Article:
Acorns are modified post and beam houses, but most of the structure is not exposed. Featuring expansive walls of Pella windows, steep roofs, and traditional interior trim themes; the interior surfaces in an Acorn are more often painted for a sparkling interior. Acorn exteriors draw on the best of American architectural traditions, updated with superb contemporary detailing.....

The typical price range of both brands is $200 - $250 per square foot.

Empyrean designs each house individually; homeowners can choose to modify an existing floorplan or start from scratch.

The company has been building prefabs since the 1960's. From the Empyrean site:

Deck House, Inc., was founded in 1959 by William Berkes, a graduate of Harvard University School of Design. Having pioneered other building systems, he founded Deck House, Inc. in order to provide top quality post and beam houses to upscale professional families...

Acorn Structures was founded in 1947 by MIT architect, John Bemis, another pioneer in the science of pre-engineering technology and custom design. As a renowned leader in energy conservation and active solar designs, the Acorn product become widely recognized in the 1980's as a "thinking person's" custom home, with the company's architecture relating to several traditional American architectural idioms, while still being devoted to energy efficient design...

In 1995, Deck House, Inc. acquired Acorn, and the two companies consolidated their manufacturing and corporate facilities into a combined 150,000 square foot facility.

model: Deck House
style: traditional, post and beam

model: Acorn
style: traditional

Related Posts:
   1. Empyrean International launches new website (Apr 07, 2008)
   2. Empyrean and the NextHouse (Apr 20, 2007)
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This week: prefab concepts, debate, and more

Link to This week: prefab concepts, debate, and more

Equity Green discussed Hybrid Seattle, a prefab company building homes from shipping containers. They also showed off the ATC cabin, a prefab concept from Canada.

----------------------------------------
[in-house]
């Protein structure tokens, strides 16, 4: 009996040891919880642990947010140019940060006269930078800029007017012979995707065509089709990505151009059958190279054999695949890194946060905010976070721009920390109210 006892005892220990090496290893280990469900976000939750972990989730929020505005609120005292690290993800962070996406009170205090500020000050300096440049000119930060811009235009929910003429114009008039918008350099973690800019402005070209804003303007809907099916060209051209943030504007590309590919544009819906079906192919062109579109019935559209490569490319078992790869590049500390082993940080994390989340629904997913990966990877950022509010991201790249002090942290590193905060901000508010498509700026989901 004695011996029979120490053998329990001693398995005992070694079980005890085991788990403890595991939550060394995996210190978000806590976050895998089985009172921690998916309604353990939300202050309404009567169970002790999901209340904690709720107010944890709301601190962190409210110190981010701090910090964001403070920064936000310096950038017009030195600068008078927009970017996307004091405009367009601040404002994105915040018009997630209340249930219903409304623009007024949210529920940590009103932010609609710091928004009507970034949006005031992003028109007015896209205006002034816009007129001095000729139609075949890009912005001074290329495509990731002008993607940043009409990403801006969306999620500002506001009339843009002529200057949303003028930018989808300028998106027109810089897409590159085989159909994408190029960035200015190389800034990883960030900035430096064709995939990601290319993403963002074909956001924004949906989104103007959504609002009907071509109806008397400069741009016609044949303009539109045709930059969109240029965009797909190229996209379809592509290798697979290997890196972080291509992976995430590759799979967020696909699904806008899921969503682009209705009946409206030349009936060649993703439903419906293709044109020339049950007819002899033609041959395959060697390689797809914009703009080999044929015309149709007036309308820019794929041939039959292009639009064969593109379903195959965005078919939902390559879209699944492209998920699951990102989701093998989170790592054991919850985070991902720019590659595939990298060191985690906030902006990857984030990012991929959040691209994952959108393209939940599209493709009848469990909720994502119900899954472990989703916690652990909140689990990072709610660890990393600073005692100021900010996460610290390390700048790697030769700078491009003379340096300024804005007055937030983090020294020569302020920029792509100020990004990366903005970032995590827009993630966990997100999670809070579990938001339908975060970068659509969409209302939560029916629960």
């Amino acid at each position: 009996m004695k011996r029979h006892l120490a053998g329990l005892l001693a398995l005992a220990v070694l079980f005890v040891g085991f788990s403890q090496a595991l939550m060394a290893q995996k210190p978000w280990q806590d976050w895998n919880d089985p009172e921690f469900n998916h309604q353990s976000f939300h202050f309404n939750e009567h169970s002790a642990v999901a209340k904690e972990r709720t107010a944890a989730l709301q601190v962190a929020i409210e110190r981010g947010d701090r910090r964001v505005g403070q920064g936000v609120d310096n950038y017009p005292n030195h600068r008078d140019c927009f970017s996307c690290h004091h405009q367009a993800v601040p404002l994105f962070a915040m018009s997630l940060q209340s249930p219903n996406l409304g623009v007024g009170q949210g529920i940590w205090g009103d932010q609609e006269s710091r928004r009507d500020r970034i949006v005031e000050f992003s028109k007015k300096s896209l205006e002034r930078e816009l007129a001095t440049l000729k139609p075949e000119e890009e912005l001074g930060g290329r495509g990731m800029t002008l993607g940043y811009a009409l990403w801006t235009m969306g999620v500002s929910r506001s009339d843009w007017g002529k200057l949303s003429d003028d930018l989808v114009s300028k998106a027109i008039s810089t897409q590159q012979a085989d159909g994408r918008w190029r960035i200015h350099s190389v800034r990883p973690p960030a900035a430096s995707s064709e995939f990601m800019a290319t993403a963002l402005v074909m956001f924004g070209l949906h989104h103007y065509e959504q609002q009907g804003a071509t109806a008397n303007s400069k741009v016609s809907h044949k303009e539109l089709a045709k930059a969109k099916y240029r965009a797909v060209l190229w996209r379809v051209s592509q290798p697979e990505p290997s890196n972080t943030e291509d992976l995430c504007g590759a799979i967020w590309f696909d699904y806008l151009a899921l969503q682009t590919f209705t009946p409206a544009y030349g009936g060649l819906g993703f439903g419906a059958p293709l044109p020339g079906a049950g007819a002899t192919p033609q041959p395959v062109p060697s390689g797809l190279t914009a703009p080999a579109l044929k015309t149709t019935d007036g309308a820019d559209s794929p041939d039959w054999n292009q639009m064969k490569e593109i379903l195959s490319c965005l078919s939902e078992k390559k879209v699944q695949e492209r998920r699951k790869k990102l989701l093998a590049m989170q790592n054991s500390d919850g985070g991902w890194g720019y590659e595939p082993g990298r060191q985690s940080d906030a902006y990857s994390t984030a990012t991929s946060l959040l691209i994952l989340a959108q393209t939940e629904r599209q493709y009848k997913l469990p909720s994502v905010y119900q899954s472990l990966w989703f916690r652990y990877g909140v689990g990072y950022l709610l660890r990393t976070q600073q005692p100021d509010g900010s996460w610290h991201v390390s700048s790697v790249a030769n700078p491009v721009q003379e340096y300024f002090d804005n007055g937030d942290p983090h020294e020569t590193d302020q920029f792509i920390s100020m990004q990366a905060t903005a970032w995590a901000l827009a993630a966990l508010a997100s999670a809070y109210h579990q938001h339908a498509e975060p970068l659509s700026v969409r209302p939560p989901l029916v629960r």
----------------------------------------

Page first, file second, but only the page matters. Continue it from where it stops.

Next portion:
A blog simply called "House" covered the Empyrean info_smallNextHouse blog, we've talked about before.

Preston at Jetson Green showed off the Ideabox Prefab:

"Ideabox offers a pretty cool product in the modern, prefabricated housing industry. Ideabox emphasizes good design, not square footage, and they make it easy to do."
He also wrote about the JoT House.

The author at ColumbusING tried to spark debate about prefab:

"Can it be a viable solution? Over the past 10 years the country and for that matter Columbus has been inundated with the "cookie cutter" type of residential building, which has paved the way for convenient and affordable living for some and in the mind of others, has created a perception of architectural character digust. So where does that put Prefab houses?"

A New Zealand blog, Sneak, discovered the WIRED Living Home.

PrairieMod mentioned the blog at A Prefab Project:

"It's an interesting mix of photos, thoughts and information that anyone who dreams of going prefab will find very enlightening."

The Good Human's Prefab Wednesday wrote about the PLACE Houses, a new prefab concept. We'll cover those in more depth soon.

Inhabitat's Prefab Friday examined a student housing project made from containers.

Related Posts:
   1. This week: Ideabox, Method Homes, and unconventional (Jul 26, 2008)
   2. Empyrean and the NextHouse (Apr 20, 2007)
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Empyrean and the NextHouse

Link to Empyrean and the NextHouse

info_smallEmpyrean designer Joel Turkel has provided his own take on modernist prefab for the Dwell Homes. All three sizes of the info_smallEmpyrean NextHouse feature wood siding and large windows, with somewhat traditional layouts. According to Business Week:

Empyrean's home, dubbed NextHouse and designed by architect Joel Turkel, centers on a core-like space with a stretch of wall and window that extends through both levels of the house, so someone on the first floor can see up to the second. Despite the openness of the plan, private spaces are tucked into the opposite sides of the central living room. The master bedroom includes a roof deck.